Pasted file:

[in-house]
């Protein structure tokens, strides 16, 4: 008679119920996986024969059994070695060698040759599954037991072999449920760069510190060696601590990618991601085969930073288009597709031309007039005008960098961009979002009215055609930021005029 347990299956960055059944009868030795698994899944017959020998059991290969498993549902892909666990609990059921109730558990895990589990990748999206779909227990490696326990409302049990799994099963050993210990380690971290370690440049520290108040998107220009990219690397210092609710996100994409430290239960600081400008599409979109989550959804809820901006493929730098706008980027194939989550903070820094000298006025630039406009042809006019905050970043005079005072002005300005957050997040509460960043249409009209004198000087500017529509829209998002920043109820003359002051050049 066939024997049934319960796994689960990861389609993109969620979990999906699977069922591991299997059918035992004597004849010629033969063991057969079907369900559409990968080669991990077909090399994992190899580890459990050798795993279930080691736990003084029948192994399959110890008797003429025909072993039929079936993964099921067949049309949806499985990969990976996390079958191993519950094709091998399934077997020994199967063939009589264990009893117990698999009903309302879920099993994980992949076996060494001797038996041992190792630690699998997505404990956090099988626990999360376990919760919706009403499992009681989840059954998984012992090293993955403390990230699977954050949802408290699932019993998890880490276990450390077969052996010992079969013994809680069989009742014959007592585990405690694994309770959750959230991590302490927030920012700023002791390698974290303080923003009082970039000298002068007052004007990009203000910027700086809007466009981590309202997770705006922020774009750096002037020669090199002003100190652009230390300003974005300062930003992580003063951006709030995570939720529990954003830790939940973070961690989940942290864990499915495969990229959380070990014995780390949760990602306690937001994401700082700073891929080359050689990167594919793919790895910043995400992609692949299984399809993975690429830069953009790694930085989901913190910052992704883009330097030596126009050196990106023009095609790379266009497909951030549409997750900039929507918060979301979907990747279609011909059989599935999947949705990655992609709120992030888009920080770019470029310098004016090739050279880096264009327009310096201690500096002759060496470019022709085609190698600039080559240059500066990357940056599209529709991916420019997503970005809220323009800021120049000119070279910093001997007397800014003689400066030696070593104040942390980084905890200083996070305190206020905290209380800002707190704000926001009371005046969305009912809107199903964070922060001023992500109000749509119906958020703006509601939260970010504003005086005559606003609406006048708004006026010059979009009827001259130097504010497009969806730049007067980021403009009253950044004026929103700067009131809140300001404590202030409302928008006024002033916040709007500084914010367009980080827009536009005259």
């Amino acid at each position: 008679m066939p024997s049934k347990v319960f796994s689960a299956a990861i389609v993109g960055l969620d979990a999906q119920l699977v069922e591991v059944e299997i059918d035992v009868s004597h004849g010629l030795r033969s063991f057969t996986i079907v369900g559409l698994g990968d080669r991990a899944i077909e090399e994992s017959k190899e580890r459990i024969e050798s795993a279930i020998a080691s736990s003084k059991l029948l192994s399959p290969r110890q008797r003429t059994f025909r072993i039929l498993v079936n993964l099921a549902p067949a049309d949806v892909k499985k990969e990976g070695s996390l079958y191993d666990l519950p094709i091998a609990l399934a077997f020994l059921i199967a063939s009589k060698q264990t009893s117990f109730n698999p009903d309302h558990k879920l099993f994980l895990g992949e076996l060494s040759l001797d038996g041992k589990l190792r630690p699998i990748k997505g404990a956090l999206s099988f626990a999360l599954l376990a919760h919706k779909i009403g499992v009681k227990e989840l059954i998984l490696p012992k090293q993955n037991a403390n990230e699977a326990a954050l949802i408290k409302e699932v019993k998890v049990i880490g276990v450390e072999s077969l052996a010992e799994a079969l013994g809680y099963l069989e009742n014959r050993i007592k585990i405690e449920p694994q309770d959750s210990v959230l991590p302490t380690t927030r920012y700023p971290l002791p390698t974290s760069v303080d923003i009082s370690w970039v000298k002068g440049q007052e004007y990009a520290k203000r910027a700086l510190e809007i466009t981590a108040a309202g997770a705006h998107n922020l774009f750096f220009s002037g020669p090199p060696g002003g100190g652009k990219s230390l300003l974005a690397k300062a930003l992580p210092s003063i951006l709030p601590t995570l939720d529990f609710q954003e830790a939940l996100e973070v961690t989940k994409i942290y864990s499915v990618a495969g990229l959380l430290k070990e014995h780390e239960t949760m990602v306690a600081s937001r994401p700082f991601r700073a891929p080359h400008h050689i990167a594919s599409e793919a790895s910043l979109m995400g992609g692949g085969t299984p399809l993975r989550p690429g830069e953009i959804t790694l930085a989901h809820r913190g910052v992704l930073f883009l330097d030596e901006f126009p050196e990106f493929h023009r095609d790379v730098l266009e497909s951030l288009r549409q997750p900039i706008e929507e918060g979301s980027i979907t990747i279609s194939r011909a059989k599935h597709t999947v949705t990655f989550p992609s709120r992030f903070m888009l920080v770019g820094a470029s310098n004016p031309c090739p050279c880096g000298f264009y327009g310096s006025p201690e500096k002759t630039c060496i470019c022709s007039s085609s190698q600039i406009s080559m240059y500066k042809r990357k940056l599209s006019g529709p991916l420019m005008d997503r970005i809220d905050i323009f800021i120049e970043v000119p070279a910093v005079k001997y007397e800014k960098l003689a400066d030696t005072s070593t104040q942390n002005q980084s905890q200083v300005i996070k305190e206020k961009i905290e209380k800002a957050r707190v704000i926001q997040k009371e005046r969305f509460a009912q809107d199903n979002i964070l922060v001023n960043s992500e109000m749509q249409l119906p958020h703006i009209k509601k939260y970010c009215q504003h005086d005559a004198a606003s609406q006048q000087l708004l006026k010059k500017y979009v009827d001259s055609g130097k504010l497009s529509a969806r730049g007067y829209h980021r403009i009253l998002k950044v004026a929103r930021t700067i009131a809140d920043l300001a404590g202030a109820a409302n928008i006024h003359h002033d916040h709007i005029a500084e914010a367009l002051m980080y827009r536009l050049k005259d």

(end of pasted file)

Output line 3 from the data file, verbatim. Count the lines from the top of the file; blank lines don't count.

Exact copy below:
């Amino acid at each position: 008679m066939p024997s049934k347990v319960f796994s689960a299956a990861i389609v993109g960055l969620d979990a999906q119920l699977v069922e591991v059944e299997i059918d035992v009868s004597h004849g010629l030795r033969s063991f057969t996986i079907v369900g559409l698994g990968d080669r991990a899944i077909e090399e994992s017959k190899e580890r459990i024969e050798s795993a279930i020998a080691s736990s003084k059991l029948l192994s399959p290969r110890q008797r003429t059994f025909r072993i039929l498993v079936n993964l099921a549902p067949a049309d949806v892909k499985k990969e990976g070695s996390l079958y191993d666990l519950p094709i091998a609990l399934a077997f020994l059921i199967a063939s009589k060698q264990t009893s117990f109730n698999p009903d309302h558990k879920l099993f994980l895990g992949e076996l060494s040759l001797d038996g041992k589990l190792r630690p699998i990748k997505g404990a956090l999206s099988f626990a999360l599954l376990a919760h919706k779909i009403g499992v009681k227990e989840l059954i998984l490696p012992k090293q993955n037991a403390n990230e699977a326990a954050l949802i408290k409302e699932v019993k998890v049990i880490g276990v450390e072999s077969l052996a010992e799994a079969l013994g809680y099963l069989e009742n014959r050993i007592k585990i405690e449920p694994q309770d959750s210990v959230l991590p302490t380690t927030r920012y700023p971290l002791p390698t974290s760069v303080d923003i009082s370690w970039v000298k002068g440049q007052e004007y990009a520290k203000r910027a700086l510190e809007i466009t981590a108040a309202g997770a705006h998107n922020l774009f750096f220009s002037g020669p090199p060696g002003g100190g652009k990219s230390l300003l974005a690397k300062a930003l992580p210092s003063i951006l709030p601590t995570l939720d529990f609710q954003e830790a939940l996100e973070v961690t989940k994409i942290y864990s499915v990618a495969g990229l959380l430290k070990e014995h780390e239960t949760m990602v306690a600081s937001r994401p700082f991601r700073a891929p080359h400008h050689i990167a594919s599409e793919a790895s910043l979109m995400g992609g692949g085969t299984p399809l993975r989550p690429g830069e953009i959804t790694l930085a989901h809820r913190g910052v992704l930073f883009l330097d030596e901006f126009p050196e990106f493929h023009r095609d790379v730098l266009e497909s951030l288009r549409q997750p900039i706008e929507e918060g979301s980027i979907t990747i279609s194939r011909a059989k599935h597709t999947v949705t990655f989550p992609s709120r992030f903070m888009l920080v770019g820094a470029s310098n004016p031309c090739p050279c880096g000298f264009y327009g310096s006025p201690e500096k002759t630039c060496i470019c022709s007039s085609s190698q600039i406009s080559m240059y500066k042809r990357k940056l599209s006019g529709p991916l420019m005008d997503r970005i809220d905050i323009f800021i120049e970043v000119p070279a910093v005079k001997y007397e800014k960098l003689a400066d030696t005072s070593t104040q942390n002005q980084s905890q200083v300005i996070k305190e206020k961009i905290e209380k800002a957050r707190v704000i926001q997040k009371e005046r969305f509460a009912q809107d199903n979002i964070l922060v001023n960043s992500e109000m749509q249409l119906p958020h703006i009209k509601k939260y970010c009215q504003h005086d005559a004198a606003s609406q006048q000087l708004l006026k010059k500017y979009v009827d001259s055609g130097k504010l497009s529509a969806r730049g007067y829209h980021r403009i009253l998002k950044v004026a929103r930021t700067i009131a809140d920043l300001a404590g202030a109820a409302n928008i006024h003359h002033d916040h709007i005029a500084e914010a367009l002051m980080y827009r536009l050049k005259d």